Repeating the Dicamba Debacle

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Herbicide damage to neighboring crops isn’t the only thing injured. Neighborly relations suffer as a result.

In the western part of Missouri, just a 20-minute drive north of I-70, Bret and Lorin Fahrmeier branched out from the family’s traditional farm, greenhouse and winery business to start up their farm to fork venture, helping those near the Kansas City area connect with where their food comes from. This includes a U-pick patch, blackberries and strawberries in the early summer months and pumpkins in the fall. This year, the Fahrmeiers planted 18,000 strawberry plants and harvested less than half of what they did the previous year with only 10,000 plants. This, they claim is a direct result of a dicamba application made to nearby fields.

This story is all too familiar in communities across the Midwest. In 2018, more than 50 million acres were planted with dicamba-tolerant soybeans and cotton varieties, and Monsanto reports that farmers are experiencing good weed control and on-target applications. As of July 12, Monsanto reported having received 381 inquiries from 240 unique farmer and applicator calls about potential off-target movement.

But Monsanto (now Bayer) isn’t the only company to blame; there are three products, which include various dicamba formulations, on the market: Corteva AgriScience’s (originally DuPont) FeXapan, BASF’s Engenia and Monsanto’s ExtendiMax.

In the Missouri bootheel alone, Kevin Bradley estimated that 25,000 acres of soybeans had drift damage. He suspects the percentage of Xtend crops in the bootheel is probably higher than anywhere else in the country.

A report published by Bradley on June 21 highlights the alleged off-target dicamba issues. “As of June 15, university weed scientists estimate that there are approximately 383,000 acres of soybean injured by dicamba in 2018,” Bradley wrote. “A common theme again this season seems to be that fewer growers are actually turning these incidents in to the state departments of agriculture for investigation.

“Of the 15 state departments of agriculture that responded to our request for information, there were only 43 cases of alleged injury currently under investigation in soybean. However, the incidents and cases of off-target movement of dicamba to specialty crops, vegetables, ornamental species and trees seems to be more prevalent this year compared to last season as they constitute some 111 of the remaining cases under investigation.”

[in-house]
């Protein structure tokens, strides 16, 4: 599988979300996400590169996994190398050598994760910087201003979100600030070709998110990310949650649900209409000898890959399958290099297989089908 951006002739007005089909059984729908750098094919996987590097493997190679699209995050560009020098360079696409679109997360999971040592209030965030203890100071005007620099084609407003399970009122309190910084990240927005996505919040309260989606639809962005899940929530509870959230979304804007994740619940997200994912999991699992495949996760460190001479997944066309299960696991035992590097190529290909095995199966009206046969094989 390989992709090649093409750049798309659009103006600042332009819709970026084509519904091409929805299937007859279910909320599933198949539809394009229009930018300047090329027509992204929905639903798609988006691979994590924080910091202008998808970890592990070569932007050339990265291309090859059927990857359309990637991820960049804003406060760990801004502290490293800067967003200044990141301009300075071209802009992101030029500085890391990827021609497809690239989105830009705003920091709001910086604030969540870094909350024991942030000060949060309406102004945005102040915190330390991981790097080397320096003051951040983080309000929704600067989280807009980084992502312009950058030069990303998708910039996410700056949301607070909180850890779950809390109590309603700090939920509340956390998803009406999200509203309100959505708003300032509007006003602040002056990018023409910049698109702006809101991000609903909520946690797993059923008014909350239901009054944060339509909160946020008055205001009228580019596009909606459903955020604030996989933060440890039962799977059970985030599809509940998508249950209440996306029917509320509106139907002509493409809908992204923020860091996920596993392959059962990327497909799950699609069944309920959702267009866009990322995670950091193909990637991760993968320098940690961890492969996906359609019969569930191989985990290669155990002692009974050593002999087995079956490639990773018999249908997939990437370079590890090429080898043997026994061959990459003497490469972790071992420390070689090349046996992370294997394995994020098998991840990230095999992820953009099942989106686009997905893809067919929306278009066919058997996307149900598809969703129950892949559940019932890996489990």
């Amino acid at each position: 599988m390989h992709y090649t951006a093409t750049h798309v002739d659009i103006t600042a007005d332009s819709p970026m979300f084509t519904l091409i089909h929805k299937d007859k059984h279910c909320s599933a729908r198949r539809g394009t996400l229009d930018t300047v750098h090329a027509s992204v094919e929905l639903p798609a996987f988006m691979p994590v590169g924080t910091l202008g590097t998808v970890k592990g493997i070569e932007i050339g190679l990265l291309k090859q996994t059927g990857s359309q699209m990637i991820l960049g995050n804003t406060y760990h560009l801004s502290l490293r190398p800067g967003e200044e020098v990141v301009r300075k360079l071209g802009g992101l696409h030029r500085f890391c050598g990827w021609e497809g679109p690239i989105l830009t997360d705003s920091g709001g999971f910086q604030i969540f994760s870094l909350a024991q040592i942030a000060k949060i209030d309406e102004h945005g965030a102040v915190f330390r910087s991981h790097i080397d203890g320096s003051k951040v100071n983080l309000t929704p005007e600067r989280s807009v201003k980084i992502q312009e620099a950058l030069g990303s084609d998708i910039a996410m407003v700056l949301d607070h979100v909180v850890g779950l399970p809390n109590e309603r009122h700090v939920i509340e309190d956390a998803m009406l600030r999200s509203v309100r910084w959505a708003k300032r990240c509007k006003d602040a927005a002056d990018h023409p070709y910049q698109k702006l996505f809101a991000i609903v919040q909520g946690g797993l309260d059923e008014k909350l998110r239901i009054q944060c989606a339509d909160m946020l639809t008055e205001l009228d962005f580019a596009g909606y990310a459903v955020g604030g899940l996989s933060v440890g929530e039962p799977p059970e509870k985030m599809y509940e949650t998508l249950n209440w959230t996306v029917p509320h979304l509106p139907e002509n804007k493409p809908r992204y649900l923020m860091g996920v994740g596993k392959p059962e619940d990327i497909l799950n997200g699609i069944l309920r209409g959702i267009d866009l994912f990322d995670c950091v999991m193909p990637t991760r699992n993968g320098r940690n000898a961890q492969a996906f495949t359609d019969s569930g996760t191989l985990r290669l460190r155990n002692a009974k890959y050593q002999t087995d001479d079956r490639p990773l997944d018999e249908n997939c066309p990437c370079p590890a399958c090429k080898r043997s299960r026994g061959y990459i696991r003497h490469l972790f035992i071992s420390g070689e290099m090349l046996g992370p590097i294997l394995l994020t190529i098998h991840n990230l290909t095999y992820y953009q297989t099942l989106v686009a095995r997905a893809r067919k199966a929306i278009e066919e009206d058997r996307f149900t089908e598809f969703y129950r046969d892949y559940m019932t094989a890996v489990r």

Bradley said from what he could tell in June, “If you don’t have Xtend soybean, your crop is going to be cupped up from one end to the other. That’s not a surprise, because that’s what we’ve seen for the past two seasons.”

Ryan Rubischko, Monsanto’s North American dicamba portfolio lead, says their team takes every inquiry seriously.

“As we’ve walked fields with growers and applicators, we’ve continued to remind them that regardless of the herbicide you’re spraying, it’s critically important to read and follow all label requirements,” Rubischko says.

He explains that in most fields inspected, they are observing multiple factors that may be the source of damage.

“It remains critically important we walk fields and examine all possible options before drawing conclusions,” he says.

But Ford Baldwin of Practical Weed Consultants does not think the same. In an open letter to the Weed Science Society of America’s Board of Directors, Baldwin says: “From the beginning, there has been plenty of published science and experience among our members to know dicamba could not be sprayed on large acreages in summer temperatures without a train wreck …

“I am an applied weed scientist in the heart of Palmer amaranth country and fully understand the need for new herbicides and technologies. I am also fully aware that dicamba will kill a pigweed that is resistant to other herbicides. However, as weed scientists, we have an environmental responsbility to be good stewards. Once again in 2018, large acreages of non-dicamba-tolerant soybeans in eastern Arkansas are affected by this herbicide as well as many vegetables. In addition, most trees in the countryside and towns are cupping and even dying following multiple years of exposure. Gardens are being destroyed and commercial vegetable producers are fearful that their crop may be condemned because of no tolerances for dicamba residues.”

In his letter, Baldwin challenges the society and its members to make sound recommendations based on the evidence and science, rather than responding to lobbyist and other monetary influences.

“I am appalled when key influencers who view from afar make flippant statements such as ‘the benefits of this technology clearly outweigh the risks’ with no environmental data to back up the statements,” he says. “Those are similar to farmer’s statements like ‘we have to kill our weeds and whatever happens as a result just happens.’”

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